Schulich reaches the top

York University’s Schulich School of Business is rated the world’s 17th-leading business school, according to a new, largely student ranking of the top 100 MBA programs by the Economist Intelligence Unit, which is affiliated with the Economist magazine. While Schulich is the top-rated Canadian school, the leader worldwide is the Kellogg School at Northwestern University in Illinois. This new ranking focuses heavily on students’ responses, reflecting how well programs meet their expectations, reports The Globe and Mail Oct. 11.

Less room for double cohort

A National Post story Oct. 9 said the Ontario government underestimated the space needed at universities to accommodate the double cohort. It reported that only three of 17 Ontario universities say they can take more freshman students next fall. The government has yet to release a new forecast of additional spaces required, but Queen’s University, for one, has said it will not take any more students. At York, “[o]bviously, we’re not infinitely flexible. We’ll do our bit,” said Sheila Embleton, vice-president, academic. “We would just take our share, no more than that. We should be okay.”

Strategic lift

With American ambassador Paul Cellucci criticizing Canada’s military capabilities, Canadians are debating where they would spend if they had the money. “Strategic life seems to be taking on a life of its own,” Martin Shadwick of York’s Centre for International and Security Studies told Canadian Press Oct. 10 in a story that was printed Oct. 11 in The Edmonton Sun.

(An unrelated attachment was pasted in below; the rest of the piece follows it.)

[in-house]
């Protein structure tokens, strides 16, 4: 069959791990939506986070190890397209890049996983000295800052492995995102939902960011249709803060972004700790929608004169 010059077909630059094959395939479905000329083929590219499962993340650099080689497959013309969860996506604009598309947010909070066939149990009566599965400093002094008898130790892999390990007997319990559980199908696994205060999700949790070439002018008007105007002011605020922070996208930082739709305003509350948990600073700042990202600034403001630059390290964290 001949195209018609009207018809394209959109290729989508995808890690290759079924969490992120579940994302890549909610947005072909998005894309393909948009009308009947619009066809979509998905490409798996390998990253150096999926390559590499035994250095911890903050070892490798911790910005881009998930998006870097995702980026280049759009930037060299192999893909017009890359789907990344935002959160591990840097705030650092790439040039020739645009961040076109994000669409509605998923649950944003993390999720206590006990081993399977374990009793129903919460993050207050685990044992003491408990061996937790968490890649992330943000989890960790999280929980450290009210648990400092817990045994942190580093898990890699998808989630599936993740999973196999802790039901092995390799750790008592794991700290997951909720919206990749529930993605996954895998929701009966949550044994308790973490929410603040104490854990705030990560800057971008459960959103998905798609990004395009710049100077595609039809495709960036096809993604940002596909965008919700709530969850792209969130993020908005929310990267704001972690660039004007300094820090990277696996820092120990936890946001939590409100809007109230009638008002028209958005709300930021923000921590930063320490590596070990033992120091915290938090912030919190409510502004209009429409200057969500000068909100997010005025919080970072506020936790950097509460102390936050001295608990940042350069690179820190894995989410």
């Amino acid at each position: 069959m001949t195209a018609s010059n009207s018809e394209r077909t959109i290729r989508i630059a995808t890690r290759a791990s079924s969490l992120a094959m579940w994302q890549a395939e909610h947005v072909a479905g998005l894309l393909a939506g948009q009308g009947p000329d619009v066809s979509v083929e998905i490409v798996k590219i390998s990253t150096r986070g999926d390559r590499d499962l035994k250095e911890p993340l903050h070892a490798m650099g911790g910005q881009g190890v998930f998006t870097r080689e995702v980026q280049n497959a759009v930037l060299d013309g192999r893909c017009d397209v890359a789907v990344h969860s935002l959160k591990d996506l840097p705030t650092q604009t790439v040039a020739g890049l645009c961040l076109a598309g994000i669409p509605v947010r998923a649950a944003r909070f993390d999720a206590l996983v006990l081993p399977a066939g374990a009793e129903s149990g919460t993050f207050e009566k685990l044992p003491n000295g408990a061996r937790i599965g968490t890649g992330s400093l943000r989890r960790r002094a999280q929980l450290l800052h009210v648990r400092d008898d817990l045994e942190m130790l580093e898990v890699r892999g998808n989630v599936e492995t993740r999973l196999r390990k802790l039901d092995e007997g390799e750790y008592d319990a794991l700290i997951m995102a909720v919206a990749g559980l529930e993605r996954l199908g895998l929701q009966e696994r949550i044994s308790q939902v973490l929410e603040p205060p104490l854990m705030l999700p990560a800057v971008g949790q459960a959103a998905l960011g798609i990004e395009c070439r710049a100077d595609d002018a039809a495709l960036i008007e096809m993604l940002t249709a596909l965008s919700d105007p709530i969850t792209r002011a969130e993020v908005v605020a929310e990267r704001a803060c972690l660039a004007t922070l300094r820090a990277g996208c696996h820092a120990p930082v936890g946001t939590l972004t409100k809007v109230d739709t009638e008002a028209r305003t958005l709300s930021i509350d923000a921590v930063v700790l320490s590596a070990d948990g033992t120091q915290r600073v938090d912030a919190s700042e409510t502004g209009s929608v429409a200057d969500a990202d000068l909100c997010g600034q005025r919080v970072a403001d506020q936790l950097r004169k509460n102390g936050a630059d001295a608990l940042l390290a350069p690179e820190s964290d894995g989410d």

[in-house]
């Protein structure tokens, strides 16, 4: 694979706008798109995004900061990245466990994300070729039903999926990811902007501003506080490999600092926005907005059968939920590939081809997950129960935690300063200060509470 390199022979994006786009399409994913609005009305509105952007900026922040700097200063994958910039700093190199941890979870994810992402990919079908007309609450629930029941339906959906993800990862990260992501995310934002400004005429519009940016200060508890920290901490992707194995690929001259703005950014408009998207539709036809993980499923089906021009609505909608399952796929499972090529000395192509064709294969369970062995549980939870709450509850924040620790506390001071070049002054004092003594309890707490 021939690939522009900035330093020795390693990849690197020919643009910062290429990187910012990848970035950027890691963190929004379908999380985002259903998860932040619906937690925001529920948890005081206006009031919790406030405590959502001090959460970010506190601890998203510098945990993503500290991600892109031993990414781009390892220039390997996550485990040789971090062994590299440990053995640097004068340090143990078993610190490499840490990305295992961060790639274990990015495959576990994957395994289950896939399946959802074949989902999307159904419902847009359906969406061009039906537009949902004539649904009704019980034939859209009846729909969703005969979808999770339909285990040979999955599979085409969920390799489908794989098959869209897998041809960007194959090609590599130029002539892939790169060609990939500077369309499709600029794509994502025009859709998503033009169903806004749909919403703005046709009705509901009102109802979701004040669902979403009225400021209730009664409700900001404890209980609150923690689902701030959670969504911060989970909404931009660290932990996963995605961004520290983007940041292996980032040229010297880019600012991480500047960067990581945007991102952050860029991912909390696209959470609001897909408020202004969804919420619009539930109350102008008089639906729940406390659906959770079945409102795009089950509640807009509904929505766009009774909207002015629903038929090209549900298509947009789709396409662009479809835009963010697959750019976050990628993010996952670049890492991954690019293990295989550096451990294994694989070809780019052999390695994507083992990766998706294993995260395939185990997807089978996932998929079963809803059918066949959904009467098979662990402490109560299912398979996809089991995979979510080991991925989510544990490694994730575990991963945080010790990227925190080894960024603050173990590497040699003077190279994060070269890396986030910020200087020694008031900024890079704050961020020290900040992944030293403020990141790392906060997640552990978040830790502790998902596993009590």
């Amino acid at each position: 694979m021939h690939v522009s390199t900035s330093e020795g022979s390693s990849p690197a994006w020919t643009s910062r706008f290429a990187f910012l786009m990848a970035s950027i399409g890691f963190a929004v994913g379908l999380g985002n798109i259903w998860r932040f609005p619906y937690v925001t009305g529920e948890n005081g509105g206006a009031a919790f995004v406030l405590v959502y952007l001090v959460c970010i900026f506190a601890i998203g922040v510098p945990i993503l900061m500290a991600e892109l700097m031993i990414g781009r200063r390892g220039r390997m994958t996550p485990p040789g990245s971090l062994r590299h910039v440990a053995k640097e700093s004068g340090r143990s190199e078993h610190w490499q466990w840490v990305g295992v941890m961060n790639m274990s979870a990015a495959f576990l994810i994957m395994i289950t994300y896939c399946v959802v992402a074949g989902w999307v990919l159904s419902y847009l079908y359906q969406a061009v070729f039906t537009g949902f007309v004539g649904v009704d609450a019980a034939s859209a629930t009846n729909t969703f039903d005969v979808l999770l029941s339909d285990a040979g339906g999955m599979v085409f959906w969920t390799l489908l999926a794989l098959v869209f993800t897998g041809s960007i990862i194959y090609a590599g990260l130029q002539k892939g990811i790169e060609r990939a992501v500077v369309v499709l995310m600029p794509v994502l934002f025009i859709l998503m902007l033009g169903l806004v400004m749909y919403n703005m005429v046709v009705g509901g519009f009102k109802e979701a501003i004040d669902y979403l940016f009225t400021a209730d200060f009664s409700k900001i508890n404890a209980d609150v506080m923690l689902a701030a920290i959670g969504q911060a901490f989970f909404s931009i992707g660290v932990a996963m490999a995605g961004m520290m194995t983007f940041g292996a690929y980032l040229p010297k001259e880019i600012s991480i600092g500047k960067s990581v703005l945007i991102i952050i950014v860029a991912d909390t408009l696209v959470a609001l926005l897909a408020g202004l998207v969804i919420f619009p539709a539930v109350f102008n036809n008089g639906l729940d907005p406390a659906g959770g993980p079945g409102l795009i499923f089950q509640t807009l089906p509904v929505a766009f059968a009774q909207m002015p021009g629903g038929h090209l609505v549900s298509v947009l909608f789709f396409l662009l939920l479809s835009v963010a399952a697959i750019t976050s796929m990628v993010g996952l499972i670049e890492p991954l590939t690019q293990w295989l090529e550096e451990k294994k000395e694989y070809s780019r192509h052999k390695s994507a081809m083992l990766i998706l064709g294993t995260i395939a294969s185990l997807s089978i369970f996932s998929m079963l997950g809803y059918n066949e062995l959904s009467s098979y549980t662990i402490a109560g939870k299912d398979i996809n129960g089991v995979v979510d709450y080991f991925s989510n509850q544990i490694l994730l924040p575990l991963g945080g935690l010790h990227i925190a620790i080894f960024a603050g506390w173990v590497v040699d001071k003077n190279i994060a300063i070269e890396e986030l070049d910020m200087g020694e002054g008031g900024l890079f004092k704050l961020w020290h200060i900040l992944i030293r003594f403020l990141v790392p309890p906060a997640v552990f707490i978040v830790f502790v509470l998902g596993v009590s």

Smart as chimps

“The level of intelligence they show is at least as significant as that in chimpanzees,” Anne Russon, psychology professor and leading primate researcher, said of orangutans during a talk at the Calgary Public Library on the plight of orangutans, reported The Calgary Sun Oct. 11.

Childhood poverty determines adult health

“Knowing that children living in poverty grow up at greater risk of diabetes, heart disease and obesity – all of this costly to a government health care system, by the way – would we not expect that governments at all levels would promote the health of Canadians by assuring the quality of these social determinants of health? . . . And yet, we hear little from these sources except to be preached to about the importance of making ‘healthy lifestyle choices,’ even though these behaviours are relatively unimportant to the health of Canadians,” wrote Dennis Raphael, professor of health policy and management, in The Toronto Star Oct. 11.

On the air

Jack Granatstein, professor emeritus and military historian, discussed Canada’s military history with callers on “The Bill Good Show” (CKNW-AM), Vancouver, Oct. 10.